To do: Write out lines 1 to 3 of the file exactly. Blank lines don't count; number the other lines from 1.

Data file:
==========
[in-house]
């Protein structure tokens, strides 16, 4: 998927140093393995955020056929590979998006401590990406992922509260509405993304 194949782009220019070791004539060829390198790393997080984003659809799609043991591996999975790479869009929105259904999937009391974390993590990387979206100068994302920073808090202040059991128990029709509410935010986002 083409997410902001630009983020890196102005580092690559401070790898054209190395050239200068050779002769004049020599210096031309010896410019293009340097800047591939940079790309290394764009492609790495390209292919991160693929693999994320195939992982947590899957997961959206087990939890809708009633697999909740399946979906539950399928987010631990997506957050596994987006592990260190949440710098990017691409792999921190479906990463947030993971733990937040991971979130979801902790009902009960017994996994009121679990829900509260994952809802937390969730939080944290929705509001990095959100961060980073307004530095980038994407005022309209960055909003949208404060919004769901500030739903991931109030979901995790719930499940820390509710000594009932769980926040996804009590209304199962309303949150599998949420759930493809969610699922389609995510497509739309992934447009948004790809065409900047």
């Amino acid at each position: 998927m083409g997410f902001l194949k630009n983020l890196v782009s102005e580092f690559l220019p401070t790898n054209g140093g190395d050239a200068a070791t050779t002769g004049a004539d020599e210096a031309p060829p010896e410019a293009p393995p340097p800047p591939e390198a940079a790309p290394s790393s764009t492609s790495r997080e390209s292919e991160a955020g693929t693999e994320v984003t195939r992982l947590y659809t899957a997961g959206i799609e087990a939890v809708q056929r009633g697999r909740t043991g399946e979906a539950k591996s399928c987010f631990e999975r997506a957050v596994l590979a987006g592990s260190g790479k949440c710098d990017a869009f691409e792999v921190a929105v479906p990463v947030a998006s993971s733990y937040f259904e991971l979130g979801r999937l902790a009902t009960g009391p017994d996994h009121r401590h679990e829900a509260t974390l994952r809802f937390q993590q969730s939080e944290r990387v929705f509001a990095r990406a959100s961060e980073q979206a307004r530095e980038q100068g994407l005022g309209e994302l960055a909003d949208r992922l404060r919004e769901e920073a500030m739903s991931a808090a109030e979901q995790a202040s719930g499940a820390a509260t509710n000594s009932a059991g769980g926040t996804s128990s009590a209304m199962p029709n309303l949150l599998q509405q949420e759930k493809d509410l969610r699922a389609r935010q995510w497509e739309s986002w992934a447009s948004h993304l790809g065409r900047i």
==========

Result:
[in-house]
């Protein structure tokens, strides 16, 4: 998927140093393995955020056929590979998006401590990406992922509260509405993304 194949782009220019070791004539060829390198790393997080984003659809799609043991591996999975790479869009929105259904999937009391974390993590990387979206100068994302920073808090202040059991128990029709509410935010986002 083409997410902001630009983020890196102005580092690559401070790898054209190395050239200068050779002769004049020599210096031309010896410019293009340097800047591939940079790309290394764009492609790495390209292919991160693929693999994320195939992982947590899957997961959206087990939890809708009633697999909740399946979906539950399928987010631990997506957050596994987006592990260190949440710098990017691409792999921190479906990463947030993971733990937040991971979130979801902790009902009960017994996994009121679990829900509260994952809802937390969730939080944290929705509001990095959100961060980073307004530095980038994407005022309209960055909003949208404060919004769901500030739903991931109030979901995790719930499940820390509710000594009932769980926040996804009590209304199962309303949150599998949420759930493809969610699922389609995510497509739309992934447009948004790809065409900047």
């Amino acid at each position: 998927m083409g997410f902001l194949k630009n983020l890196v782009s102005e580092f690559l220019p401070t790898n054209g140093g190395d050239a200068a070791t050779t002769g004049a004539d020599e210096a031309p060829p010896e410019a293009p393995p340097p800047p591939e390198a940079a790309p290394s790393s764009t492609s790495r997080e390209s292919e991160a955020g693929t693999e994320v984003t195939r992982l947590y659809t899957a997961g959206i799609e087990a939890v809708q056929r009633g697999r909740t043991g399946e979906a539950k591996s399928c987010f631990e999975r997506a957050v596994l590979a987006g592990s260190g790479k949440c710098d990017a869009f691409e792999v921190a929105v479906p990463v947030a998006s993971s733990y937040f259904e991971l979130g979801r999937l902790a009902t009960g009391p017994d996994h009121r401590h679990e829900a509260t974390l994952r809802f937390q993590q969730s939080e944290r990387v929705f509001a990095r990406a959100s961060e980073q979206a307004r530095e980038q100068g994407l005022g309209e994302l960055a909003d949208r992922l404060r919004e769901e920073a500030m739903s991931a808090a109030e979901q995790a202040s719930g499940a820390a509260t509710n000594s009932a059991g769980g926040t996804s128990s009590a209304m199962p029709n309303l949150l599998q509405q949420e759930k493809d509410l969610r699922a389609r935010q995510w497509e739309s986002w992934a447009s948004h993304l790809g065409r900047i």